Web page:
• Write a book about mustard, past and present, possibly titled Cutting the Mustard. Did you know that Abraham served the angels who were dispatched to tell him to kill his son Isaac a meal of tongue with mustard? And that there is a (no doubt) related Dutch saying: Weten waar Abraham de mosterd halt, literally “Knowing where Abraham got his mustard” but meaning that you’re well informed about a subject? That many people in this country only put mustard on their burgers, never ketchup (which is in fact practically outlawed in Chicago)? I know this one it sounds like it’s from left field, but I’m a food writer, mustard goes well with deli (a favorite on Freud’s Butcher), and I’ve always had an inordinate fondness for this condiment.
  • Update Am I Boring My Dog, retitling it Will My Dog Hate Me. Because my publisher will not give me back copyright to the book (it’s still available in a Kindle version), I would have to change the content by 75% as well as the name. The plus side: A great many advances have been made in canine research in the decade since I wrote Am I Boring, so I’d want to make major changes anyway. Best of all, my dog book and my dog blog would finally have the same name.

All input welcome.

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About the Author

Edie Jarolim is a writer and editor living in Tucson, Arizona. Sign up on this blog to get updates about her humorous tell-all/memoir, GETTING NAKED FOR MONEY: An Accidental Travel Writer Reveals All.

9 Enlightened Replies

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  1. Anna Redsand says:

    Whew! What a year! Makes me want to take a nap at 5:50 a.m. Truly impressive!

  2. Laura K says:

    Re: next projects, I vote for either the mustard book or the doggie book rewrite. I think the latter could be faster to finish and maybe easier to sell as self-published, since the title sells it! Plus you already have a going website. The mustard book would be fascinating to research, though, and I can imagine your interesting/funny blog posts. (-:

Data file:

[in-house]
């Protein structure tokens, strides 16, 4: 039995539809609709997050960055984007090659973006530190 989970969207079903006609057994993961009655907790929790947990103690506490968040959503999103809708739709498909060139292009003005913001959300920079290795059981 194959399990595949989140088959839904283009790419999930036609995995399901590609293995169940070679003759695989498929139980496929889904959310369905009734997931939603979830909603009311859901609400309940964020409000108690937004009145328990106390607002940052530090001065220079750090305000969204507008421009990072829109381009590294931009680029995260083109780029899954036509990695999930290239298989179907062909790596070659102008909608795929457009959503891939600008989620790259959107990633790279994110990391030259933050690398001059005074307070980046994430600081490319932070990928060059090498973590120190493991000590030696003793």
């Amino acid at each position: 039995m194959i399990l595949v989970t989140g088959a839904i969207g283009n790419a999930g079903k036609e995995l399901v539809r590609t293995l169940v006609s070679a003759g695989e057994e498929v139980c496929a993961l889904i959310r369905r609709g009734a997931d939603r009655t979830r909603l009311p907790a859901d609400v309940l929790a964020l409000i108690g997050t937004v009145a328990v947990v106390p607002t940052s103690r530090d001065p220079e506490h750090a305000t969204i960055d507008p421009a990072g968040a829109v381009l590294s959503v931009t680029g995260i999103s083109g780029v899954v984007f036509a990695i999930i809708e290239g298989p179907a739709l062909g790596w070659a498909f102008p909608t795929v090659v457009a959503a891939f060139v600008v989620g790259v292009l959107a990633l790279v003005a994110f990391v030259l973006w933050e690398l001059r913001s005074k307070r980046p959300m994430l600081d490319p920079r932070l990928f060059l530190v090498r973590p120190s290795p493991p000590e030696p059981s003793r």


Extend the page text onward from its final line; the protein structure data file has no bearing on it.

3. Karyn Zoldan says:

    Wow! You were busy. I haven’t even cleaned up my office during that time. I think you should write a how-to do a successful kickstart campaign and sell it for $29.95 because you really worked the process. People have delusions of grandeur with those kinds of campaigns but are essentially lazy and clueless for how to be successful. You can guilt them into spending the money. You have to spend a little money to make big money.

    With your ambition, the kickstart how-to can just be a side thing, make money while you sleep.

  4. Rita Connelly says:

    My vote is for the mustard book. I have recipes….

  5. Gale Mitchell says:

    I vote for the screenplay. You would reach a whole new audience if a movie were made out of Getting Naked and would memorialize your contributions to and commentary on society. And since GN is a memoir you could include pieces of the Texas tours and the revenge genealogy. And in your spare time (haha?), the mustard book would be a kick to work on. Although I’d love to listen to your performance of GN, you’d need to determine whether the end result would produce enough revenue to be worthwhile.

  6. Rebecca says:

    Dogs. Always dogs.

  7. Amy says:

    Mmmmm, mustard. =)

  8. Kate says:

    Quite the year! And an intriguing list of possible new projects.